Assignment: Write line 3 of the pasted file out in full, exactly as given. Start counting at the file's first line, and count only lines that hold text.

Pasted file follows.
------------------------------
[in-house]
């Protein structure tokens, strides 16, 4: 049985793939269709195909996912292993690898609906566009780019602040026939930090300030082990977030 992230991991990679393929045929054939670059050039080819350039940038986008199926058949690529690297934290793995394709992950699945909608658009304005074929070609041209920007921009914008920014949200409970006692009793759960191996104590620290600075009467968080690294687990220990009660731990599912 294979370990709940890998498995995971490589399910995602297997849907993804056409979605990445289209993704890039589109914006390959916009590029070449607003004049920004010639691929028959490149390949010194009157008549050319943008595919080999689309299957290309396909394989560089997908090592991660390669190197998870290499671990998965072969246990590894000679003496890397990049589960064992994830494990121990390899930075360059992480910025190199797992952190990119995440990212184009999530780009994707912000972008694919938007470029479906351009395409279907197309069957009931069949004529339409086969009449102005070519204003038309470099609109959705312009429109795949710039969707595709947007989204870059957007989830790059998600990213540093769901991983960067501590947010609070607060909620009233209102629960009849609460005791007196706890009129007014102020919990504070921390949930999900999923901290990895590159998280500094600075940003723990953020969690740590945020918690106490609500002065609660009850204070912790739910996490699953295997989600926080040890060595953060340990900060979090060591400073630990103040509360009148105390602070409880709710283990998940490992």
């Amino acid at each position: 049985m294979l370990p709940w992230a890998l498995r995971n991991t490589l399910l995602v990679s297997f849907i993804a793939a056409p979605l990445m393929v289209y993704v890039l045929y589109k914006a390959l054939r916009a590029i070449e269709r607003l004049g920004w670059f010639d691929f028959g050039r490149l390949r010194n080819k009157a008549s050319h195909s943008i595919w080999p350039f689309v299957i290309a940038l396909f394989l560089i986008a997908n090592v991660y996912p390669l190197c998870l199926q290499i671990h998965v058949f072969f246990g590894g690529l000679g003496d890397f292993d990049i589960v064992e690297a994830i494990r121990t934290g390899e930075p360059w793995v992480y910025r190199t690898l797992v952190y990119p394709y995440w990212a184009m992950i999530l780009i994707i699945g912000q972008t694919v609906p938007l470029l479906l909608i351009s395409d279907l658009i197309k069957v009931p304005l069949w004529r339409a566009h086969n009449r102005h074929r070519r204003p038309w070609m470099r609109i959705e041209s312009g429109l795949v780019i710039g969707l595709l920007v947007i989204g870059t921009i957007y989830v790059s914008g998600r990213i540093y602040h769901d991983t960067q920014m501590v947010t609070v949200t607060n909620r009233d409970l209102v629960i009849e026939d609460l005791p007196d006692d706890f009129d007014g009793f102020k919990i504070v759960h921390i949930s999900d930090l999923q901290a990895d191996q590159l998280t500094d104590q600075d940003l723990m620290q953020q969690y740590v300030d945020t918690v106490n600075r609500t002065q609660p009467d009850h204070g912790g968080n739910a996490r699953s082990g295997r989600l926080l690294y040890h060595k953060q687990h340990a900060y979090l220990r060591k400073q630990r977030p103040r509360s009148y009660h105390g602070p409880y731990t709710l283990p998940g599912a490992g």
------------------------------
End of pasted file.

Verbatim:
């Amino acid at each position: 049985m294979l370990p709940w992230a890998l498995r995971n991991t490589l399910l995602v990679s297997f849907i993804a793939a056409p979605l990445m393929v289209y993704v890039l045929y589109k914006a390959l054939r916009a590029i070449e269709r607003l004049g920004w670059f010639d691929f028959g050039r490149l390949r010194n080819k009157a008549s050319h195909s943008i595919w080999p350039f689309v299957i290309a940038l396909f394989l560089i986008a997908n090592v991660y996912p390669l190197c998870l199926q290499i671990h998965v058949f072969f246990g590894g690529l000679g003496d890397f292993d990049i589960v064992e690297a994830i494990r121990t934290g390899e930075p360059w793995v992480y910025r190199t690898l797992v952190y990119p394709y995440w990212a184009m992950i999530l780009i994707i699945g912000q972008t694919v609906p938007l470029l479906l909608i351009s395409d279907l658009i197309k069957v009931p304005l069949w004529r339409a566009h086969n009449r102005h074929r070519r204003p038309w070609m470099r609109i959705e041209s312009g429109l795949v780019i710039g969707l595709l920007v947007i989204g870059t921009i957007y989830v790059s914008g998600r990213i540093y602040h769901d991983t960067q920014m501590v947010t609070v949200t607060n909620r009233d409970l209102v629960i009849e026939d609460l005791p007196d006692d706890f009129d007014g009793f102020k919990i504070v759960h921390i949930s999900d930090l999923q901290a990895d191996q590159l998280t500094d104590q600075d940003l723990m620290q953020q969690y740590v300030d945020t918690v106490n600075r609500t002065q609660p009467d009850h204070g912790g968080n739910a996490r699953s082990g295997r989600l926080l690294y040890h060595k953060q687990h340990a900060y979090l220990r060591k400073q630990r977030p103040r509360s009148y009660h105390g602070p409880y731990t709710l283990p998940g599912a490992g």